Where I live it is hurricane season. And like anyone familiar with the Atlantic or Caribbean knows, it’s important to be prepared for a hurricane. Every summer we stock up on supplies of batteries, water, canned goods, and other necessities. We make sure to keep our tree limbs trimmed. We map out where we will go in the case of an evacuation.
For many who live near the coast though, we can get lax in our preparations. When it’s been a few years since the threat of a storm, we let our stock of supplies go. Though the meteorologist warns us every year to be prepared, too often we prefer to wait until there actually is a storm churning out on the horizon.
That’s what happened the year I was nine months pregnant and two category-three storms hit our coastal town. The stores were crowded with people buying food and water. I scrambled to figure out where to go and what to take with me. The lines at the gas stations were long. And after the storm, when everyone was without power for weeks, the realities of the need for storm readiness hit hard.
The Storms of Life
It seems like common sense to prepare ahead of time for a hurricane, tornado, or blizzard. How about the storms of life? Should we prepare in advance for periods of trial and suffering?
I believe that it is important to prepare our minds and hearts for the inevitable trials of life. Without a theological foundation in place for how to face such storms, we are at greater risk for being blown over by the fierce winds of suffering when they arrive.
What does it mean to have a theological foundation? It means having a theology of suffering: knowing what we believe and why about God, his sovereignty, and the hardships we experience in this world.
Developing a Theology of Suffering
So how do we develop a theology of suffering? What are some practical ways we can prepare for the storms of life? Here are four simple ways, like gathering hurricane supplies, that we can prepare for the storms of tomorrow.
Study the Word. We need to study what the Bible says about trials and suffering. Why do they exist? How should we respond? How does God use suffering in our lives? We also need to study what Scripture teaches about God, who he is, and his character. It makes a big difference whether we believe God is out to get us or whether we believe that he is holy, righteous, and good in all that he does.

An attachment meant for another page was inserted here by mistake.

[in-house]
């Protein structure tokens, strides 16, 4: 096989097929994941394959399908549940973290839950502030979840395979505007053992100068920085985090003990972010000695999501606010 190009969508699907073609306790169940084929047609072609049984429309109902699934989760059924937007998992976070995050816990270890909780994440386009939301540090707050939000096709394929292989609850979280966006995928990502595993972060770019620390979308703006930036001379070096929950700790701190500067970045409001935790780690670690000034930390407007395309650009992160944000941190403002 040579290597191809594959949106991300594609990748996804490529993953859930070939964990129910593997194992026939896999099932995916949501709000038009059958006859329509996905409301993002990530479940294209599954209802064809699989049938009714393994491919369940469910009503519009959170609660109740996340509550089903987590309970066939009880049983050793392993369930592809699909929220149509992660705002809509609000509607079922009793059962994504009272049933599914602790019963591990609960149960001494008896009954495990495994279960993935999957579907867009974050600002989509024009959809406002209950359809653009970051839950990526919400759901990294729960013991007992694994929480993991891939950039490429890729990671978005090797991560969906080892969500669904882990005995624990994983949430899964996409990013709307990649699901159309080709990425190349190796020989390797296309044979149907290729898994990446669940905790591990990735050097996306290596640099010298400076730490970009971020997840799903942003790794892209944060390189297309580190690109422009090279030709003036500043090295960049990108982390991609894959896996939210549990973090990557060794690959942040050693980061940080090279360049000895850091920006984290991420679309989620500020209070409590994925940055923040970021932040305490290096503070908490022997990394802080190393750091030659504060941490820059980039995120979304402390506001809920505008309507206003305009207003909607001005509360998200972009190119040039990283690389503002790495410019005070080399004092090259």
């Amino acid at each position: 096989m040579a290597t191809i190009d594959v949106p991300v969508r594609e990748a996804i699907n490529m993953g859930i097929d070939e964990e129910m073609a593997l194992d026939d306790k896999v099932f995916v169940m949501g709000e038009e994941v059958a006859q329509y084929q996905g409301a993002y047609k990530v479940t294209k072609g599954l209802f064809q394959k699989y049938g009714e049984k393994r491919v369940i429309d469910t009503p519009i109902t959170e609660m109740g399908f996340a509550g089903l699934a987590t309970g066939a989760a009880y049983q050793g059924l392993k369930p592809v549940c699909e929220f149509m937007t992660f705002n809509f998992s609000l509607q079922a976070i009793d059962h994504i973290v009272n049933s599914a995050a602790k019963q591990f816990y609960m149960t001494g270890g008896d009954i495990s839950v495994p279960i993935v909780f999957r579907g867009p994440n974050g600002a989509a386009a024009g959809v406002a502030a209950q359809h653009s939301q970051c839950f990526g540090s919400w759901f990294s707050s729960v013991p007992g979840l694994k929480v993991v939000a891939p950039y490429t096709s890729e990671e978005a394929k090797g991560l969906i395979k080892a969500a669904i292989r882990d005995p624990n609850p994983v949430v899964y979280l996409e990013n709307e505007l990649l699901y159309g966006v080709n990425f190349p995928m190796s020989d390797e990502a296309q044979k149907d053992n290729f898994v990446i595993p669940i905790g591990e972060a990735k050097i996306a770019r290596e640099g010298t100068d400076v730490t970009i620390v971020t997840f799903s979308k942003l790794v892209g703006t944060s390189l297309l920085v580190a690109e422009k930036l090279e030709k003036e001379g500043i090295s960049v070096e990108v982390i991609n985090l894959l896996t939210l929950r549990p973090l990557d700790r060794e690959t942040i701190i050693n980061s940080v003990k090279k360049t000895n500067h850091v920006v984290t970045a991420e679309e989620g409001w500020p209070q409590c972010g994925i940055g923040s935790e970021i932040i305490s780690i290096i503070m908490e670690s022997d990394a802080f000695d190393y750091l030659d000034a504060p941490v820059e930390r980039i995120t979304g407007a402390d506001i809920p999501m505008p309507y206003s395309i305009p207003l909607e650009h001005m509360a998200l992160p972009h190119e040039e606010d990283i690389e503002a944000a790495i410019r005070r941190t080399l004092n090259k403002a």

Affirm God’s sovereignty. What we believe about God’s sovereignty plays a significant role in how we face suffering. Do we believe that he is in absolute control over everything that happens? Do we trust that he will use all things, even our suffering, for our good and his glory? How can we trust in and find hope in his sovereignty?
Memorize Scripture. We need to learn and memorize verses that point to the truth about suffering and the trials of life. We can memorize passages on God’s promises toward us, the hope we have in Christ, and how God uses suffering in our lives for our transformation and his glory. There are several important verses in Romans 8, such as Romans 8:18, 28–30, 35–39.
Pray. We need to develop an active prayer life. During the calm seasons of life, we need to grow in prayer and learn to turn to God for all things. The more we trust and rely on God in prayer, the more we will utilize prayer during the trials of life. In a crisis, we tend to do things by instinct. Prayer should be instinctual, like breathing.
It was ten years ago that I delivered my first child after a hurricane blew through our town. It was a frightening time that is hard to forget. Facing the storms of life unprepared is frightening as well. It’s in the times of peace and calm that we need to develop a theology of suffering by steeping ourselves in Scripture and praying through hard questions. And we need to pray for a faith that faces the devastation that storms of life leave behind, a faith that can say, “Blessed be the name of the Lord!”